Was a preliminary study conducted prior to granting permission for a firm to import Rapid Antigen Test kits?

Was a preliminary study conducted prior to granting permission for a firm to import Rapid Antigen Test kits?

Was a preliminary study conducted prior to granting permission for a firm to import Rapid Antigen Test kits?

Written by Tharusha Kumarasinghe

09 Nov, 2020 | 10:04 pm

Colombo (News 1st): A broad discourse regarding the process of importing a stock of rapid Antigen test kits with the intervention of a particular company has arisen in recent days.

A number of parties point out that the transaction took place in a way that benefited one party immensely.

The Deputy Director of Laboratory Services at the Ministry of Health, Specialist Dr. Saman Ratnayake said that the WHO has decided to donate 200,000 Rapid Antigen test kits and that these have been sampled and validated.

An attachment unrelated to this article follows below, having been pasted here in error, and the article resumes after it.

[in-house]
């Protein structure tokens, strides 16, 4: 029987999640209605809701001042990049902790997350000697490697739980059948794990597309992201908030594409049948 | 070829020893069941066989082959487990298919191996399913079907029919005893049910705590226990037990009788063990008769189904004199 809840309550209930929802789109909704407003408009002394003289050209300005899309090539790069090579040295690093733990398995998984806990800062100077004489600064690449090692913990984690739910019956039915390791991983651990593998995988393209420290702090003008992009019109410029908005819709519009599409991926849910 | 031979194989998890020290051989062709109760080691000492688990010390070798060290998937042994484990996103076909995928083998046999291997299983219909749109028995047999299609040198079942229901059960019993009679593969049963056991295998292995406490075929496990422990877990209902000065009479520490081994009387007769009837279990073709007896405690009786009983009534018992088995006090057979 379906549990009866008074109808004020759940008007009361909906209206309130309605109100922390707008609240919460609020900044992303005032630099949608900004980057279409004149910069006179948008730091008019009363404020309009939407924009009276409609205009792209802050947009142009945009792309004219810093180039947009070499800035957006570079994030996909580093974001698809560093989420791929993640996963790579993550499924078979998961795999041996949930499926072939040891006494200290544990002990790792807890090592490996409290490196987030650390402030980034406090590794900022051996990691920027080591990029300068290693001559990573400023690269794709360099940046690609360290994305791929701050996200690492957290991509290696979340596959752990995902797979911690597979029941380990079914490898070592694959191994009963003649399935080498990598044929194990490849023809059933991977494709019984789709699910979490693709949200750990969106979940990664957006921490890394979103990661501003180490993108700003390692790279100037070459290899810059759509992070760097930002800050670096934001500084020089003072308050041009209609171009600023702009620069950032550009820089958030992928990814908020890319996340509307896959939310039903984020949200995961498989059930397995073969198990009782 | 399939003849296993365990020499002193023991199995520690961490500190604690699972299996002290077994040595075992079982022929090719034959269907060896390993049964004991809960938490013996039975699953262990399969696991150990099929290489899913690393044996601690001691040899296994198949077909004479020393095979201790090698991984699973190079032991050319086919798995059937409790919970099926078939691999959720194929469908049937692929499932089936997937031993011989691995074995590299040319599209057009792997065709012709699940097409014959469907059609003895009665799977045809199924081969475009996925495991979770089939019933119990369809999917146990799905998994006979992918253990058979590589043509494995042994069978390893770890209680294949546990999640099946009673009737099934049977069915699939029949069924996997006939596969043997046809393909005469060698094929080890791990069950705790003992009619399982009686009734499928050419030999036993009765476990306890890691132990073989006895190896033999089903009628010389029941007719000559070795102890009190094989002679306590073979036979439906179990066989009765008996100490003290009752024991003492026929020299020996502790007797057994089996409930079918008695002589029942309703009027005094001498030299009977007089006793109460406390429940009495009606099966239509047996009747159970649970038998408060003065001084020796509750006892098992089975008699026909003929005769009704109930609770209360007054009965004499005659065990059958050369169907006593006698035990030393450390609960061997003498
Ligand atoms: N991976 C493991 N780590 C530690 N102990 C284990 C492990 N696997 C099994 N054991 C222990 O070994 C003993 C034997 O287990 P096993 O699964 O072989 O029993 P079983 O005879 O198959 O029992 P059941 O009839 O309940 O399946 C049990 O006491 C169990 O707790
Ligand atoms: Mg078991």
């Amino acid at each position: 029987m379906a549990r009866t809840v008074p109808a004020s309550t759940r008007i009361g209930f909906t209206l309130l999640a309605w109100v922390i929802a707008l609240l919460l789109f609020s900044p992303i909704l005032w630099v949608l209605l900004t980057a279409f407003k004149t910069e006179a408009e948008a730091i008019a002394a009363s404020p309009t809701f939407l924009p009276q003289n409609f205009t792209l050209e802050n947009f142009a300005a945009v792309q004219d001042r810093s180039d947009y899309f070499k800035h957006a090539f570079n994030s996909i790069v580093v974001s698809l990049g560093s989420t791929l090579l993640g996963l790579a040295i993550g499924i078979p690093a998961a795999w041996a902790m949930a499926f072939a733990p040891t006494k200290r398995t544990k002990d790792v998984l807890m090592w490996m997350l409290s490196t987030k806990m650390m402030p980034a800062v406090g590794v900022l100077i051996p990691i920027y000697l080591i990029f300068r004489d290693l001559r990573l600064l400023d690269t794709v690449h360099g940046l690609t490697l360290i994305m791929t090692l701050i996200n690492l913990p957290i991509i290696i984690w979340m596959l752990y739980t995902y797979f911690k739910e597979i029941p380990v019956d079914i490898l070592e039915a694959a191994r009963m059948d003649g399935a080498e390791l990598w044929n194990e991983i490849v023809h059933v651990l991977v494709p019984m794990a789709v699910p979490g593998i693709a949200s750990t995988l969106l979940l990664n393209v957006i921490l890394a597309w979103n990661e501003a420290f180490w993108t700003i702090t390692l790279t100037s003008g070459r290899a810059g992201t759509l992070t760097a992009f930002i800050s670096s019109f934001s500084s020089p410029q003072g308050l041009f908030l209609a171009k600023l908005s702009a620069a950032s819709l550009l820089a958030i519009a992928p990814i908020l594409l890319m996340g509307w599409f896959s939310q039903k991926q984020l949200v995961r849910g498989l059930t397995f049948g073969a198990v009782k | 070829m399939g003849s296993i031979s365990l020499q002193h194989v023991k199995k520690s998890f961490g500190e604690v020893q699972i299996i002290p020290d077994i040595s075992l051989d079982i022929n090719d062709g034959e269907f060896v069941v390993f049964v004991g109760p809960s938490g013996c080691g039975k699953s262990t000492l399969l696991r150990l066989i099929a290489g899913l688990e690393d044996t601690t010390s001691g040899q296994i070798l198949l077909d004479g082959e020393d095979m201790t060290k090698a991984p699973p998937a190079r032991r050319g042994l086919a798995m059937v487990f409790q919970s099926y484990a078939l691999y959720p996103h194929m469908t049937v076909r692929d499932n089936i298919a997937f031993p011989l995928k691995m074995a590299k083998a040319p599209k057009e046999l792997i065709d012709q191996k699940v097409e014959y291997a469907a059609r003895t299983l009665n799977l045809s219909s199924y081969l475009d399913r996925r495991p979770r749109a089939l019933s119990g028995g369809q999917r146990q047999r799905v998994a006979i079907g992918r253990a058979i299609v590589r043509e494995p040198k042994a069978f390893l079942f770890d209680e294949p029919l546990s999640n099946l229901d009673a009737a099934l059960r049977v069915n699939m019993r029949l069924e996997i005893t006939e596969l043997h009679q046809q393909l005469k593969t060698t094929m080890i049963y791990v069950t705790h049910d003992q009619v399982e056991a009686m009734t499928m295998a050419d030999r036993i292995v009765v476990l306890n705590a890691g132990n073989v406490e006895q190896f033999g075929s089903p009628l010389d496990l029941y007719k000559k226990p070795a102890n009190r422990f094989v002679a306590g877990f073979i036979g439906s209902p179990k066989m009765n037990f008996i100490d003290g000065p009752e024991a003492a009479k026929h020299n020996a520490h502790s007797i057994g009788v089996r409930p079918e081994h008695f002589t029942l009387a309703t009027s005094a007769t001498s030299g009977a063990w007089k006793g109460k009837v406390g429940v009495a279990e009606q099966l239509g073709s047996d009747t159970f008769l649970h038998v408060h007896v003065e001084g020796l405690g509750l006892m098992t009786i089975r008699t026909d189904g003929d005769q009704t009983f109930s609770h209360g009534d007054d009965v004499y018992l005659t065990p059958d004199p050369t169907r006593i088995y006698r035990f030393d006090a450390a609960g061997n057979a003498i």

Adding further he said that, the samples have been sent to Kandy, IDH and MRI, as well as the Karapitiya Lab and they, will go to the locations where there are patients, where they will verify the validated test samples.

He said that, the Ministry of Health will verify the validated test of those samples and that the Ministry is waiting for the Specialists’ verification report tomorrow.

Quite contradictory to this, Chairman of the Sri Lanka Association of Government Medical Laboratory Technologists – Ravi Kumudesh says, if someone were to say that the Government allows anything approved by the World Health Organization or the American Standards body, they should tell them as to whether that is done all the time.

He added saying that such a situation has never arisen in the history of Sri Lanka.

“Which goods have been given such permission before? It has not been given before. There is nothing in these regulations that can be given. So we say it is a sham.” said the Chairman of the
Sri Lanka Association of Government Medical Laboratory Technologists

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The rapid Antigen test is an antibody test that detects the presence of antibodies in an infected person’s body.

In addition to PCR testing, the health sector is now considering the possibility of performing antigen testing.

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